Blanning is particularly impressive in his richly detailed treatment of Frederick’s achievements (and limitations) in the field of culture. Here, too, he confounds the traditional claim that Frederick was in thrall to French culture, pointing out that, for all his admiration of the French language (he wrote and read almost no other), his tastes in opera were emphatically un-French. He despised the Francophile Gluck, for instance, and patronised German composers who set Italian libretti; and in architecture he preferred Roman and English models (the vast Neues Palais at Potsdam was inspired by Vanbrugh and Hawksmoor).

If much of what Frederick did and thought – in religion, culture and at court – can be seen as a reaction against his father, much of what Frederick achieved in the military sphere was, Blanning argues, an (ultimately successful) attempt to surpass the ‘Soldier King’. Nevertheless, it is as a military commander, where for two centuries the Prussian king’s reputation has stood highest, that Frederick comes in for some of Blanning’s sharpest censures. Frederick, he points out, lost almost as many battles as he won, and even where he was victorious, he was often saved from his own blunders by ‘the enterprise of his subordinates’ and the self-sacrifice of the rank and file. His ‘horrific mistakes’ as a commander, particularly in the Seven Years War (1756–63), ‘surely negate any claim to the genius rating claimed [for him] by his more enthusiastic admirers’.

Frederick’s more enthusiastic admirers may also have difficulty with that other aspect of their hero, which until recently was denied or discreetly passed over: his homosexuality. As Blanning makes clear, this was not some incidental aspect of his personality, kept quietly and furtively in the royal closet. While the degree to which Frederick was sexually active will necessarily remain unclear, he left the world in little doubt as to his sexual preferences when, at his accession, he put aside the wife he had earlier been forced to marry and set up his favourite, and probable lover, the Venetian polymath Count Francesco Algarotti, with a lucrative estate and a Prussian patent of nobility.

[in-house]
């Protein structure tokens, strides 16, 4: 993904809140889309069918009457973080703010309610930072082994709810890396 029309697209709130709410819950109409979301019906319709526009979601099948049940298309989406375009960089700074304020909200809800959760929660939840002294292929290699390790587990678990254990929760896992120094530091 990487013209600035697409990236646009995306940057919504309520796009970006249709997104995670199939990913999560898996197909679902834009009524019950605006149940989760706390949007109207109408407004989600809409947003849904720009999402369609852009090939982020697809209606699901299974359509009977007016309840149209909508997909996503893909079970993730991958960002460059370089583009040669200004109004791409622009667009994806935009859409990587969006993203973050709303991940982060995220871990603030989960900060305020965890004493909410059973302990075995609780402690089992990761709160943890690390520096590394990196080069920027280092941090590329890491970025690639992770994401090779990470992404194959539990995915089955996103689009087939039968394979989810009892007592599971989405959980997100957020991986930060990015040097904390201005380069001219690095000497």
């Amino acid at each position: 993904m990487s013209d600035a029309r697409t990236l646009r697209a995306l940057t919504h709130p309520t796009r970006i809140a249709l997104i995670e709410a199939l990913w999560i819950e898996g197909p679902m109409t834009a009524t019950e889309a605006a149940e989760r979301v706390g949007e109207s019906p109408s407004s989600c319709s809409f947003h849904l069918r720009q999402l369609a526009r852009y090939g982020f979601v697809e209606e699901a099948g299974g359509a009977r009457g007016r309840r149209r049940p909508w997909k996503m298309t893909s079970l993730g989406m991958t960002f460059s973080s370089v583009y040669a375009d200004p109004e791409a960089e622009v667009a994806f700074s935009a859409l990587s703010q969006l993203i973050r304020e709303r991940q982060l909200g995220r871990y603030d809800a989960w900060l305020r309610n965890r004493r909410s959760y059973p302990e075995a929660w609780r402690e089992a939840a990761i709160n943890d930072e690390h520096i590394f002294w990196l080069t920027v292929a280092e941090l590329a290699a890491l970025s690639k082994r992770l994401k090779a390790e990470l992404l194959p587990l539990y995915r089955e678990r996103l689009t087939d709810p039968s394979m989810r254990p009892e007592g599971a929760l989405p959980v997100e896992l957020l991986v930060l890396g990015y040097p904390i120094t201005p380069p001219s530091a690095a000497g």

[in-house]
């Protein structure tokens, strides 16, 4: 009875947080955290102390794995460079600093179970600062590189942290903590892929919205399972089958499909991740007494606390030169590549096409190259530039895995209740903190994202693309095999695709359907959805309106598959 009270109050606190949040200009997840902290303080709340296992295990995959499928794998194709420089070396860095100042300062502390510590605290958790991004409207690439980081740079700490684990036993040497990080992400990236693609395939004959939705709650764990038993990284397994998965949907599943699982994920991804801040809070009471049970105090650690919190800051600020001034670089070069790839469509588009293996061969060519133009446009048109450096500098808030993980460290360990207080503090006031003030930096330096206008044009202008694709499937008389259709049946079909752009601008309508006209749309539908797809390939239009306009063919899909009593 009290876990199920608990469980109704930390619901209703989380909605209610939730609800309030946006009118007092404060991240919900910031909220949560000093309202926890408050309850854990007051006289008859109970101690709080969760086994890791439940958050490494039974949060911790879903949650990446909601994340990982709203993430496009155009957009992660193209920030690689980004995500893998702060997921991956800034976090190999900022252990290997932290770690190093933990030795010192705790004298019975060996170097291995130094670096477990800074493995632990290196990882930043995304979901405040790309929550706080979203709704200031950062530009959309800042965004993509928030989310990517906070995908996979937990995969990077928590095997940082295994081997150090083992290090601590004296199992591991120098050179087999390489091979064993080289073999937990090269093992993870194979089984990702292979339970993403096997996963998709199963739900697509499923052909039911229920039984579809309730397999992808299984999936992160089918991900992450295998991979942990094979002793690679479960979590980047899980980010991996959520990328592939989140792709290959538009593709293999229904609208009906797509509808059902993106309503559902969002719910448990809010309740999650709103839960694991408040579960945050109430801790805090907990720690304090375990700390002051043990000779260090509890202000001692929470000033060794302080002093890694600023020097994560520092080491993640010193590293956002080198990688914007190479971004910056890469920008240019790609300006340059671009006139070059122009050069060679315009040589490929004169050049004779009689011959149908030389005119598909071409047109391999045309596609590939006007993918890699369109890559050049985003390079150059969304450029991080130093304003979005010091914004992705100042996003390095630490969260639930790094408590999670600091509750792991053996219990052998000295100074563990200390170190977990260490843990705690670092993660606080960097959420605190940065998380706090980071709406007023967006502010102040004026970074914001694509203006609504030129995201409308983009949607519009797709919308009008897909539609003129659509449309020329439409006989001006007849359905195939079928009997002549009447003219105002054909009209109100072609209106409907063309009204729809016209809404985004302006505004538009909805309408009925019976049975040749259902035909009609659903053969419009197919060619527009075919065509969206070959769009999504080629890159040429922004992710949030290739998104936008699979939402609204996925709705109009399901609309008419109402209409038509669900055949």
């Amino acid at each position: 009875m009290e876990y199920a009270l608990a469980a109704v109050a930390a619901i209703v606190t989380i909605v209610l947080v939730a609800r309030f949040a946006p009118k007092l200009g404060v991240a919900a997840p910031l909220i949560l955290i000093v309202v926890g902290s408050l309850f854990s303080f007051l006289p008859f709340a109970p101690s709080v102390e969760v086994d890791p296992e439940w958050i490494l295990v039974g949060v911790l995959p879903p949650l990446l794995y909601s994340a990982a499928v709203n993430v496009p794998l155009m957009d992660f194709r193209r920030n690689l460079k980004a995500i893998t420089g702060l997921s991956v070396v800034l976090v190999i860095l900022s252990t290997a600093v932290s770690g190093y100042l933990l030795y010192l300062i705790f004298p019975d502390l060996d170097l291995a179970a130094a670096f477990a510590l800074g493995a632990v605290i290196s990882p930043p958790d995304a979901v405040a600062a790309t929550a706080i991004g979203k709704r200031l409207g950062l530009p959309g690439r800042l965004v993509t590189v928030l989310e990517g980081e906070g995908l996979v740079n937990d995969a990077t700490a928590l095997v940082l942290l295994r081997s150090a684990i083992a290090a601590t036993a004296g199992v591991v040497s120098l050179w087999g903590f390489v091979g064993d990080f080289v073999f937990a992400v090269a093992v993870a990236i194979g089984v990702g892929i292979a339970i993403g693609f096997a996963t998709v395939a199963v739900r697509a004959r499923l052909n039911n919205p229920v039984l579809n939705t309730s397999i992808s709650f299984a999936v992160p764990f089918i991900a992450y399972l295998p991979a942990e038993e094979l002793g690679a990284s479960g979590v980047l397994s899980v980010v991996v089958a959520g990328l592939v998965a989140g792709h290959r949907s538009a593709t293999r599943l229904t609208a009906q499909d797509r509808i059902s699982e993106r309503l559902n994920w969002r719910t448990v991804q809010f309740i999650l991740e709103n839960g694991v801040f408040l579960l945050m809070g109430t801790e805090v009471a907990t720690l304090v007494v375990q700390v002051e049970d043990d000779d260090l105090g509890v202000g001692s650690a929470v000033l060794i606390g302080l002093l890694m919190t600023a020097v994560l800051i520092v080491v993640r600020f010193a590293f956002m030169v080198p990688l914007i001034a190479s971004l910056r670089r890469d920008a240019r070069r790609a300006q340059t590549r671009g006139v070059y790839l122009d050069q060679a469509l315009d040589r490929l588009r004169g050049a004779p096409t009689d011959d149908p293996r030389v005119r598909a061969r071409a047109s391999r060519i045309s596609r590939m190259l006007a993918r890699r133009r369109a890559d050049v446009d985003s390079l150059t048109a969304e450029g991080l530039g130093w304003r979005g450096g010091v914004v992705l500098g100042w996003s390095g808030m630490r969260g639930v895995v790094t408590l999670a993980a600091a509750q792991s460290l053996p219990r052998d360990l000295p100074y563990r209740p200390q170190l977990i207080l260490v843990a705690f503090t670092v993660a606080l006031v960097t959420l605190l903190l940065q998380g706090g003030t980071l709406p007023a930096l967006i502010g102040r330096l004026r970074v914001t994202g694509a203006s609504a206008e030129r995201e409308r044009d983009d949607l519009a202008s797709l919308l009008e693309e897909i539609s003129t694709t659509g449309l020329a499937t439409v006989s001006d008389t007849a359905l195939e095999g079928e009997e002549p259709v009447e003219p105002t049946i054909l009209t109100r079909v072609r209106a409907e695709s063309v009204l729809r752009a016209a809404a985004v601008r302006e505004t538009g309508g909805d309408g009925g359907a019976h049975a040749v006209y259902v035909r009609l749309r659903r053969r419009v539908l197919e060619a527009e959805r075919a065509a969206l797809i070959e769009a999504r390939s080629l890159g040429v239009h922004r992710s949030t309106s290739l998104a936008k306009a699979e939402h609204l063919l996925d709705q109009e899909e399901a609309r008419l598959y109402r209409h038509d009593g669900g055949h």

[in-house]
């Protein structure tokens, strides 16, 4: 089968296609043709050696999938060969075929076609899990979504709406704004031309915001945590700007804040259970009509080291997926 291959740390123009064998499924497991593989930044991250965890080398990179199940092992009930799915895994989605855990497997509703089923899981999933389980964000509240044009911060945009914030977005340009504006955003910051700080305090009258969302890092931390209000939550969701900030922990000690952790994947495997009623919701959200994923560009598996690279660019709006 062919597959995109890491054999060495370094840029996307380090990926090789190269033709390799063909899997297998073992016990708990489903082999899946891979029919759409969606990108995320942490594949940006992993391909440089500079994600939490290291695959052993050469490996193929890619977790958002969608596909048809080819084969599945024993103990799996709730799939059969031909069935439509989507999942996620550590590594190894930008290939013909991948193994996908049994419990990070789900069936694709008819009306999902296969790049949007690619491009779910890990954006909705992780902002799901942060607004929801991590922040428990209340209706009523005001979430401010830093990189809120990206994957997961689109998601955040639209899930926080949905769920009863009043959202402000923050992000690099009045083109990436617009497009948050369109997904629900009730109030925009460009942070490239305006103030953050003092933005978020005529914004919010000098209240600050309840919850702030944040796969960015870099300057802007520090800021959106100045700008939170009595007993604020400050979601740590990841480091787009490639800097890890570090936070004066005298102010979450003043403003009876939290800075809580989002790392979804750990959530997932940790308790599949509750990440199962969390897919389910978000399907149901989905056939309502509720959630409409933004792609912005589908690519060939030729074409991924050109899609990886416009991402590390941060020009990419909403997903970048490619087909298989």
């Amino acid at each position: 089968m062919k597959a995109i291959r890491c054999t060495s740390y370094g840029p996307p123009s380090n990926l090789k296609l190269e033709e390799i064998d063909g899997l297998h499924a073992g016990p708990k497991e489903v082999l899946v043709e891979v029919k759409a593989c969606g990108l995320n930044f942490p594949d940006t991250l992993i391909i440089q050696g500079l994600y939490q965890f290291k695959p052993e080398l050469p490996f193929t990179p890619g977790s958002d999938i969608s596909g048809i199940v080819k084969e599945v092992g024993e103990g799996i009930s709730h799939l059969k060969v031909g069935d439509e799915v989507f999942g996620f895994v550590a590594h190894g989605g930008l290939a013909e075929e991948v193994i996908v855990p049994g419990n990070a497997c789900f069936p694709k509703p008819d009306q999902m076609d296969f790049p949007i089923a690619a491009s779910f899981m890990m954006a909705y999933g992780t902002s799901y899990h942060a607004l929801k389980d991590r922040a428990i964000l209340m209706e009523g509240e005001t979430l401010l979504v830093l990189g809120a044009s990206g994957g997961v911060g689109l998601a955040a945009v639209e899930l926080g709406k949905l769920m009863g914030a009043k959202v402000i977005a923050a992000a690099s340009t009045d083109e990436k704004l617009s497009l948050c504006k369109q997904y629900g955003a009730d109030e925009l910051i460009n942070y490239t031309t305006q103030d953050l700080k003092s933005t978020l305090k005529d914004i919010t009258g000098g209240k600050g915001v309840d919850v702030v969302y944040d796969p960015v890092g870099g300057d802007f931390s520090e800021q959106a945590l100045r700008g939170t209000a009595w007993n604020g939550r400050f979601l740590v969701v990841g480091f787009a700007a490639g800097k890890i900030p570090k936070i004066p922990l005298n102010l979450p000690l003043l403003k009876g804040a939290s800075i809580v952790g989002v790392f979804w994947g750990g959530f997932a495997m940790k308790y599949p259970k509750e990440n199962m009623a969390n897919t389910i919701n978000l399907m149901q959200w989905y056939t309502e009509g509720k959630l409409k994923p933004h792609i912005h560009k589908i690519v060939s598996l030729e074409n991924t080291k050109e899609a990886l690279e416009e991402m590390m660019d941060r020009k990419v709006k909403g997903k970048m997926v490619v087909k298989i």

Such signals were given out with even greater clarity in Frederick’s private palace, Sanssouci – the rococo jewel that he created near Potsdam – where the atmosphere was ‘homosocial, homoerotic, and probably homosexual too’. There, making ‘an unmistakable statement’, Frederick placed his finest purchase – a celebrated classical bronze believed to be of Antinous, the lover of the Emperor Hadrian – in an open-sided pavilion ‘in direct line of view from his study’ and adjacent to the vault built to contain his own remains.

Tim Blanning is that rarest of scholars, as deft in his command of government and grand strategy as he is in his handling of philosophy and opera, and is rightly regarded as one of Britain’s (indeed Europe’s) finest historians. This biography finds him at the height of his powers and offers major reassessments of almost every aspect of Frederick’s career. If, in the end, we are left in no doubt as to Frederick’s ‘greatness’, it is nevertheless a greatness that is mercurial, astonishingly multifaceted, and as complex in its flaws as in its qualities. Those who would father upon Frederick the ambitions and military adventures of later German leaders will go away disappointed. But it is not the least of Blanning’s achievements that Frederick – in life, such a sedulous avoider of paternity – is freed at last from posthumous fatherhood of those wayward and entirely suppositious heirs.

Sara Stewart